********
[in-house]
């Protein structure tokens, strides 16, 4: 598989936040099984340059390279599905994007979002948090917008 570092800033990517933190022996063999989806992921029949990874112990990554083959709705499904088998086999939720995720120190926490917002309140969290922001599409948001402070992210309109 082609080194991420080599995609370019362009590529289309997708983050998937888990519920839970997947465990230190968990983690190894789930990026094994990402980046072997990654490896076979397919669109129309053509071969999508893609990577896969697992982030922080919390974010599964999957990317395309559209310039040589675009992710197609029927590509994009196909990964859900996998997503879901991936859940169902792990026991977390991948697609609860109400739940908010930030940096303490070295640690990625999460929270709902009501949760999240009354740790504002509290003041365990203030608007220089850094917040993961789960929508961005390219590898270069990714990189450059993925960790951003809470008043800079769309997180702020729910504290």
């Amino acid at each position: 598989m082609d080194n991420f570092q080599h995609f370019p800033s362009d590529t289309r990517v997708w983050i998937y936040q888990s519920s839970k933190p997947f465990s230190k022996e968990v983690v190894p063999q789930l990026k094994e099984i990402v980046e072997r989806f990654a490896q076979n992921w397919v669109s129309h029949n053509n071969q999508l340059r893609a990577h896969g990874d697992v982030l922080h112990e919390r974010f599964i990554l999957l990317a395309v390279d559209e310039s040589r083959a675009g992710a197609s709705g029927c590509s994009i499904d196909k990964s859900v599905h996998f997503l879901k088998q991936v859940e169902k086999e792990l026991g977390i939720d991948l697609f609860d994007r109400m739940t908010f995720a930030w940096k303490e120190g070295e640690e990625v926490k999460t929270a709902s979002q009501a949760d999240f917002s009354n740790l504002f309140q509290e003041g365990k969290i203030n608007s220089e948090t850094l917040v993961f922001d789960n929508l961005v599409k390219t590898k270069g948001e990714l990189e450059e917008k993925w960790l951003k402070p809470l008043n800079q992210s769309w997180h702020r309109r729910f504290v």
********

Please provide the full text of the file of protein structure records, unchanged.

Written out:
[in-house]
């Protein structure tokens, strides 16, 4: 598989936040099984340059390279599905994007979002948090917008 570092800033990517933190022996063999989806992921029949990874112990990554083959709705499904088998086999939720995720120190926490917002309140969290922001599409948001402070992210309109 082609080194991420080599995609370019362009590529289309997708983050998937888990519920839970997947465990230190968990983690190894789930990026094994990402980046072997990654490896076979397919669109129309053509071969999508893609990577896969697992982030922080919390974010599964999957990317395309559209310039040589675009992710197609029927590509994009196909990964859900996998997503879901991936859940169902792990026991977390991948697609609860109400739940908010930030940096303490070295640690990625999460929270709902009501949760999240009354740790504002509290003041365990203030608007220089850094917040993961789960929508961005390219590898270069990714990189450059993925960790951003809470008043800079769309997180702020729910504290």
């Amino acid at each position: 598989m082609d080194n991420f570092q080599h995609f370019p800033s362009d590529t289309r990517v997708w983050i998937y936040q888990s519920s839970k933190p997947f465990s230190k022996e968990v983690v190894p063999q789930l990026k094994e099984i990402v980046e072997r989806f990654a490896q076979n992921w397919v669109s129309h029949n053509n071969q999508l340059r893609a990577h896969g990874d697992v982030l922080h112990e919390r974010f599964i990554l999957l990317a395309v390279d559209e310039s040589r083959a675009g992710a197609s709705g029927c590509s994009i499904d196909k990964s859900v599905h996998f997503l879901k088998q991936v859940e169902k086999e792990l026991g977390i939720d991948l697609f609860d994007r109400m739940t908010f995720a930030w940096k303490e120190g070295e640690e990625v926490k999460t929270a709902s979002q009501a949760d999240f917002s009354n740790l504002f309140q509290e003041g365990k969290i203030n608007s220089e948090t850094l917040v993961f922001d789960n929508l961005v599409k390219t590898k270069g948001e990714l990189e450059e917008k993925w960790l951003k402070p809470l008043n800079q992210s769309w997180h702020r309109r729910f504290v």